By nature of its cheap to produce but highly addictive product and the strong brand names owned by global industry leaders, such as Philip Morris and British American Tobacco , tobacco is an industry that consists of capital efficient companies (as discussed in Journal #24).
We are adopting a top-down approach in our research. The 4 tobacco stocks in our research universe, for now, are:
|Indonesia||Jakarta Stock Exchange||Philip Morris Indonesia |
|Kenya||Nairobi Stock Exchange||British America Tobacco Kenya||BAT.KE|
|Jamaica||Jamaica Stock Exchange||Carreras Ltd (subsidiary of |
British American Tobacco)
|Czech Republic||Prague Stock Exchange||Philip Morris (Czech Division)||TABAK.PR|
We use a country’s foreign exchange rates as a proxy for assessing the country’s macro environment. There is little logic in collecting dividends only for us to see those yields diminished by a depreciating currency in which we hold our investments. For the tobacco stocks we are looking at, we pulled out A 10-year history of the foreign exchange rate (relative to the USD) for the Indonesian Rupiah (‘IDR’), Kenya Shilling (‘KES’), Jamaica Dollar (‘JMD’) and the Czech Republic Koruna (‘CZK’). These are reproduced below.
With the exception of Jamaica, the charts for Kenya, Indonesia and the Czech Republic (for the past 5 years or so) all have little volatility for us to be concerned about should we invest in these markets. The spike (devaluation) in March 2020 of the Indonesian Rupiah was a reaction to the COVID-19 pandemic. It has since appreciated back to its long-term (5-year) range of 13,000 to 14,500 to the US dollar.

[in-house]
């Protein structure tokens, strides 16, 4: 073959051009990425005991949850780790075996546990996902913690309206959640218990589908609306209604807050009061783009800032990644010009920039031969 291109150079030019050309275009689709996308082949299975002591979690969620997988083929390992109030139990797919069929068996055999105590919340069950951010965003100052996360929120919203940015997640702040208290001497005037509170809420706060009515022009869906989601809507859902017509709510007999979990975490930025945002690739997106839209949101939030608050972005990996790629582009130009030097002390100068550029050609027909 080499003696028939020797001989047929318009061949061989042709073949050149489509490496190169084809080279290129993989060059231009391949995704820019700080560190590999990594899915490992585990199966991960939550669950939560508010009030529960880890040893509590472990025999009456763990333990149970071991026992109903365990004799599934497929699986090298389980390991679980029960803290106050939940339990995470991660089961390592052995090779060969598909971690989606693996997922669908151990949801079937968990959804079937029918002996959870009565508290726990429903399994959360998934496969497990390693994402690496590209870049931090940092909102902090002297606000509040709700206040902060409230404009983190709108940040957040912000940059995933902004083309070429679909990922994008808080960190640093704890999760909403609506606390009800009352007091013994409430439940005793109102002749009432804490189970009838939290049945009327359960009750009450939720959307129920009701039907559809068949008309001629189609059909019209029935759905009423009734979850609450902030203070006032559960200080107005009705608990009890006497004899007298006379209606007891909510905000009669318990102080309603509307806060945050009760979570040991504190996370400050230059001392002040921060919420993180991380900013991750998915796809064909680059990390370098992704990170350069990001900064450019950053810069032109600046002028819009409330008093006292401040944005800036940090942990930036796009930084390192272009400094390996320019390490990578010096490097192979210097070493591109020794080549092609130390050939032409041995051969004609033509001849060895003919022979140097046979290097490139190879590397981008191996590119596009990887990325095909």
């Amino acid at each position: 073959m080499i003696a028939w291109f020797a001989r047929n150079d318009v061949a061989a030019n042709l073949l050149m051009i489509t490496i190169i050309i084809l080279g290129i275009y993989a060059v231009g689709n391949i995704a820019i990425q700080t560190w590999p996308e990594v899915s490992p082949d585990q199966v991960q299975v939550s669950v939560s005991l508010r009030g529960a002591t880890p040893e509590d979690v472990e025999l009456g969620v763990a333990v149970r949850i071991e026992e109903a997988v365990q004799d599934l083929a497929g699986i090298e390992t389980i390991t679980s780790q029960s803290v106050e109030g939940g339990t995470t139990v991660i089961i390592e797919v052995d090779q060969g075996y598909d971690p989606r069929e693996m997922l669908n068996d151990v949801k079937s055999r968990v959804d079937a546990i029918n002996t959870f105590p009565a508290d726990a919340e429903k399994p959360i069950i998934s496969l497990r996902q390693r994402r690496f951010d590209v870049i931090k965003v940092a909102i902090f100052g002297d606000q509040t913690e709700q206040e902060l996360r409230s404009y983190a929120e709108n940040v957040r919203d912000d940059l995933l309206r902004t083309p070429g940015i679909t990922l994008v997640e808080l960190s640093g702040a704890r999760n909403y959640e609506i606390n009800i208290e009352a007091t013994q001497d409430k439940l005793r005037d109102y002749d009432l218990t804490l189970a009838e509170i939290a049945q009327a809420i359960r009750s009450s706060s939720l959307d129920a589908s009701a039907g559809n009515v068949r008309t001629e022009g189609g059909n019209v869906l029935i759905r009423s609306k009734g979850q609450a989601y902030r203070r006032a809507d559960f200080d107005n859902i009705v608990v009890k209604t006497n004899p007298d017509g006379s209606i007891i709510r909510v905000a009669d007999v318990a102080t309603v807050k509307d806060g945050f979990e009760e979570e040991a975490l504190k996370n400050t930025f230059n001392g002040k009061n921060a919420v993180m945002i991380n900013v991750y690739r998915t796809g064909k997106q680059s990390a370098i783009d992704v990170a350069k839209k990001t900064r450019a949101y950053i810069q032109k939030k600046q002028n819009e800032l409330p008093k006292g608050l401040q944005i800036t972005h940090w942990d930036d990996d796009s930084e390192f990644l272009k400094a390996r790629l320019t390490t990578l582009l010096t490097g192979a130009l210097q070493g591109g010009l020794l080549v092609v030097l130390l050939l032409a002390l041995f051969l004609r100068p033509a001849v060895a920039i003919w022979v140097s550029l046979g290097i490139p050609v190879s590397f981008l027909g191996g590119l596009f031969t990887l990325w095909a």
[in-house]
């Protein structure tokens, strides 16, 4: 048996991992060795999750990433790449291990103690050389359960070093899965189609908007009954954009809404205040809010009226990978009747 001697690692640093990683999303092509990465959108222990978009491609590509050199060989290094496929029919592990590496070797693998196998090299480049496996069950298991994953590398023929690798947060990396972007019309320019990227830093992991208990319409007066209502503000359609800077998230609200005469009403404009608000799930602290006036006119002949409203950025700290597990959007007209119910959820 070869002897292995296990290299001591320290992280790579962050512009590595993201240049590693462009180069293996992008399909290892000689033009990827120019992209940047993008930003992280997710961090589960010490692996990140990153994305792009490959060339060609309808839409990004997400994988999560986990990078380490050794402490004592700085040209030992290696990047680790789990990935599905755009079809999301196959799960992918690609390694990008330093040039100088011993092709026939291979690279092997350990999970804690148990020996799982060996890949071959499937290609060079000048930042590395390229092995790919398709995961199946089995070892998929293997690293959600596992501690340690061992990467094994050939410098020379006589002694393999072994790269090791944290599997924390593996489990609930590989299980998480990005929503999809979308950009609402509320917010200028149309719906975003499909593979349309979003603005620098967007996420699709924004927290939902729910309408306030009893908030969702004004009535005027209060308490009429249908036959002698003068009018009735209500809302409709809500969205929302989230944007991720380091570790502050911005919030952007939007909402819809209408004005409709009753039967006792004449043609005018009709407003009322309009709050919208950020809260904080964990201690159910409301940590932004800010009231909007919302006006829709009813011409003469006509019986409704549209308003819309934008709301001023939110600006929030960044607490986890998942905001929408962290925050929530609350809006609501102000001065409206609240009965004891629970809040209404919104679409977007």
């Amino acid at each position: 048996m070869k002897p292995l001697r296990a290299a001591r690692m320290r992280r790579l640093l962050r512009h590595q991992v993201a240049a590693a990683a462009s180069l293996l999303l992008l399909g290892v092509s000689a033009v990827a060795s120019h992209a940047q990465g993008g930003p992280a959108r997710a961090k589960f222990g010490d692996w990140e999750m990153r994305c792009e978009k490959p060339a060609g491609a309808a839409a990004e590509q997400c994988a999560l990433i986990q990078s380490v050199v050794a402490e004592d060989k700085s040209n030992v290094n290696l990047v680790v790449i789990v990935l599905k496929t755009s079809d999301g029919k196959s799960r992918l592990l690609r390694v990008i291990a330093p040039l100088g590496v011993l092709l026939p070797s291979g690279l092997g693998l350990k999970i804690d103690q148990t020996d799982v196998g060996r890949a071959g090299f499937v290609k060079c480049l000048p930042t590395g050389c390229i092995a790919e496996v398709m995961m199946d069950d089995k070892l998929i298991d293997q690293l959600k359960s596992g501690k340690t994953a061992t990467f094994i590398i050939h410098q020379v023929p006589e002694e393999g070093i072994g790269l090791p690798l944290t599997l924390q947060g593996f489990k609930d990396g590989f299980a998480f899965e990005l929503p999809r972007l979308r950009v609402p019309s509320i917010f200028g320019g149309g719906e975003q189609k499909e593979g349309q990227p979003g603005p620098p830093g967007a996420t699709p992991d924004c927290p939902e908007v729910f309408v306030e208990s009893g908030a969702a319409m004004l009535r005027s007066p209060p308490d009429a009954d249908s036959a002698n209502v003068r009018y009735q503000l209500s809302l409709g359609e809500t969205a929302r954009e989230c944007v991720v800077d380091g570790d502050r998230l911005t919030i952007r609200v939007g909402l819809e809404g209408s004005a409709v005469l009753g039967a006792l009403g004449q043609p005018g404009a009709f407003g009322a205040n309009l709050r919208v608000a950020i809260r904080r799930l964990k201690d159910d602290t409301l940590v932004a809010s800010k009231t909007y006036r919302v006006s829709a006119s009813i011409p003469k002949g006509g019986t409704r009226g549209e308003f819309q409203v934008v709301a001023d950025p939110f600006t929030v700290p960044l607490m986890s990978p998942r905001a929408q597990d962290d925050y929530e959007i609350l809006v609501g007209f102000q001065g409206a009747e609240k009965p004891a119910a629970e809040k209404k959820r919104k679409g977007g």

There are NO currency red flags in Indonesia, Kenya or the Czech Republic prohibiting us from investing in these countries.
In contrast, the Jamaican Dollar is a volatile currency. It had a 17% swing from March 2019 (USD/JMD 125.1) to August 2020 (USD/JMD 150.2). Coupled with the volatility is the worrisome trend that the Jamaican Dollar is DEPRECIATING against the greenback (USD). It is near its all-time 10 year low.
What’s causing the devaluation of the Jamaican Dollar? The Gleaner (Jamaica’s daily newspaper founded in 1834) published a news article on 19 November 2019 which provides an insight:
In short, Jamaicans have lost trust in their currency as a store of value and there is a parallel currency market in US dollars.
Our supervisory analyst/editor, Eunice, raises a good question – why don’t we buy the stock in USD? After all, we get both the dividends, a capital efficient company (subject to our analysis in part 3 and 4 of this journal series) as well as the strong tail-winds of strengthening USD relative to the Jamaican Dollar. Unfortunately, although the Jamaican stock exchange quotes Jamaican stocks in USD, Carreras Ltd is NOT one of their offerings listed in USD (please refer here).
The Jamaican Dollar’s volatility and significant long-term loss of purchasing power means we would NOT recommend investing in Jamaica.
Carreras Ltd, by virtue of its base currency being Jamaican Dollars, is therefore NOT a recommendation we can make. We will, however, in the next two journals continue to refer to Carreras Ltd in our comparisons to the other three tobacco stocks. This is for comparison purposes only as these journals, amongst other things, aim to provide you with a sample of our research selection processes.
Our next journal evaluates the 5th question of our research – “Do the dividend yields of these companies make them attractive investments?”
Until my next journal, good investing.